MILFORD — When Massachusetts temporarily froze out youth hockey again last week by closing ice rinks, Hunter Letendre, a 9-year-old goalie for the Central Mass Outlaws, was very sad.
He plays hockey all year, for a couple of teams. Hunter’s father, Kevin, a retired Army medic who served in Iraq and Afghanistan, says, “Hockey is his life. That’s the only thing I’ve found since he was little that he doesn’t get mad and freak out with. He just has fun."
But instead of being bummed out by the latest COVID-19 setback, Hunter is determined to make a difference.
In full hockey gear, he goes out to his side yard and makes save after save on his father’s slapshots. After a while, a smile cracks his face because he knows that each save counts in the fight against a horrible opponent: breast cancer.
He’s part of a nationwide challenge called “October Saves” in which hockey goalies at every level collect pledges toward the number of saves they make in the month. The funds support breast cancer research. This year, the Family Reach COVID-19 Emergency Fund and the Pink Fund’s COVID-19 Real Help Fund also have been designated to receive donations.
Because of the pandemic, the current campaign allows hockey goalies to participate however they can, whether it’s in a game, in a driveway, in a basement, or even online in a video game.
For the Letendres, fighting for a cure is personal. Breast cancer has struck on both sides of the family.
It claimed the life of Kevin’s grandmother when he was a teen. His wife, Whitney, lost her mother to the disease when Hunter was just 4. Then last November, Whitney was diagnosed with breast cancer.
Whitney had surgery in January, and Hunter tried to put on a brave face. He was determined to help however he could.
Hugs are important,” he says. “I said, ‘I love you.’ ”
But he still couldn’t focus or sleep. He had bad dreams and acted out.
“I was worried if she was going to be OK,” says Hunter.
COVID-19 complicates and disrupts everything in its path, even cancer. When the pandemic struck in March, it delayed his mother’s radiation treatments. To make matters worse, Hunter, who has attention issues and was adopted from an abusive home, lost his only outlet for relief from stress: hockey.
“It has been a lot, a long 6-7 months now, between COVID, the radiation," says Kevin Letendre. “Her immune system was compromised and everything else.”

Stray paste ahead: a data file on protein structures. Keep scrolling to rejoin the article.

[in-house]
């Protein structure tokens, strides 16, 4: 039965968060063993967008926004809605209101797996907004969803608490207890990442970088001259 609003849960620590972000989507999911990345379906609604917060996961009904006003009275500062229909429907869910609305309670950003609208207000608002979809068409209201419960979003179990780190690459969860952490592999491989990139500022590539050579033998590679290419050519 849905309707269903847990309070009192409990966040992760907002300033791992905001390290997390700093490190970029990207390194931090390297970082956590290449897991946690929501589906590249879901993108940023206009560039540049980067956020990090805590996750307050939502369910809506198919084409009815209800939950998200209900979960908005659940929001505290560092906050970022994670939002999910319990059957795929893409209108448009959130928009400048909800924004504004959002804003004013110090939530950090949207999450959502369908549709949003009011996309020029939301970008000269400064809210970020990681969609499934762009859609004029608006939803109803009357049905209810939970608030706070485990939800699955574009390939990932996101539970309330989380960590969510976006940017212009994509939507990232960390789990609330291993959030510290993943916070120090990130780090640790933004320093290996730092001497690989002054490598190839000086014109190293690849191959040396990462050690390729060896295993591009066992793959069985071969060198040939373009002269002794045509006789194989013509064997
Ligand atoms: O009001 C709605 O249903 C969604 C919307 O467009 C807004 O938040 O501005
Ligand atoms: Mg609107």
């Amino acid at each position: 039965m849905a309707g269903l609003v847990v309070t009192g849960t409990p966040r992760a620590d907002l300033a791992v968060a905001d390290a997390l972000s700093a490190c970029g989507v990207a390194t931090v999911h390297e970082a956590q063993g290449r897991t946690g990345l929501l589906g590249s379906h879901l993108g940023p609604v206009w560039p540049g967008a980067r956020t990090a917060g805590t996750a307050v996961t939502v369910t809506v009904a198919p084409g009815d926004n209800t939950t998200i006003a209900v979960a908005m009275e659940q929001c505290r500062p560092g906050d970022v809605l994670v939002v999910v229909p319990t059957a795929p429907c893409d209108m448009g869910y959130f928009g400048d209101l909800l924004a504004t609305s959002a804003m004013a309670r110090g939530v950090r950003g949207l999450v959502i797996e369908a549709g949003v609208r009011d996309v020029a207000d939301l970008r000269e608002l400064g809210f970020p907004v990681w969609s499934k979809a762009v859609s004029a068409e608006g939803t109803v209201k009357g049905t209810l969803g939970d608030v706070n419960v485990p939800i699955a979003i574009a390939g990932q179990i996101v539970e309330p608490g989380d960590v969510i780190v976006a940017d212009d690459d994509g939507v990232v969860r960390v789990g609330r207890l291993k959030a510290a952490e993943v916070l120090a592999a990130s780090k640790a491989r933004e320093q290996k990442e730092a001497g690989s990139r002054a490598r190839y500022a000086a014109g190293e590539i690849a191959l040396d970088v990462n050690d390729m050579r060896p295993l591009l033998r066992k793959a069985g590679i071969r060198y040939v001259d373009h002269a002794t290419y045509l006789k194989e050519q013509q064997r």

The Army veteran who was once buried in a pile of concrete when a mortar round exploded in Baghdad never flinched.
He took care of his wife and the four children and started a graphics company. He even air-brushed pink “October Saves” goalie masks for himself and Hunter that say “Cure” on the side.
But the masks didn’t get much use. When the rinks reopened for hockey, Hunter’s coach tested positive for COVID-19 and his team was shut down for two weeks. None of the kids on the team tested positive, but they came back rusty. In his last game, Hunter made 88 saves out of 102 chances. Then came the two-week mandated shutdown from the state.
Letendre thought the ban was unwarranted.
“I personally think the teams that had tournaments that cause the outbreaks should be fined and not have everyone penalized,” he says. “Fifty thousand kids in Mass., and 200 might have gotten COVID from hockey.”
Letendre, who has long been a supporter of breast cancer fund-raisers, says it’s harder to raise money this year. Last year, everyone had the pink sticks, the pink tape, and the posters up at the rink.
“People are just forgetting about hockey this year,” he says. “It’s hard. You can’t really go to the Stop & Shop like we did last year and collect money in a jar.”
Lara Hopewell, CEO of October Saves and a breast cancer survivor with two young goalies, says that since 2014, children primarily ages 6-18 have currently raised $1.5 million. But COVID-19 has caused “a bump in the road” this year, she says.
She cites the amazing persistence of kids like Hunter for stepping up to save the campaign.
“I am stunned, to be honest," she says. "I am so intensely proud of these kids that aren’t letting this stop them. They’re doing it for their grandmothers and their moms and teachers.
"The Goalie Nation is strong; you can tell just by the position that they chose. They’re a resilient bunch. I mean, people shoot pucks at their heads.”
Meanwhile, the latest tests for Whitney have been all clear. She has returned to work as an optician, and Hunter plays every shot in the yard as if it’s the Stanley Cup Final. “I was worried if she was going to be OK,” he says. “My mom had breast cancer but she’s better now and I feel happy. It makes me happy for all the people that have breast cancer.”
*Article courtesy of the Boston Globe and written byStan Grossfeld
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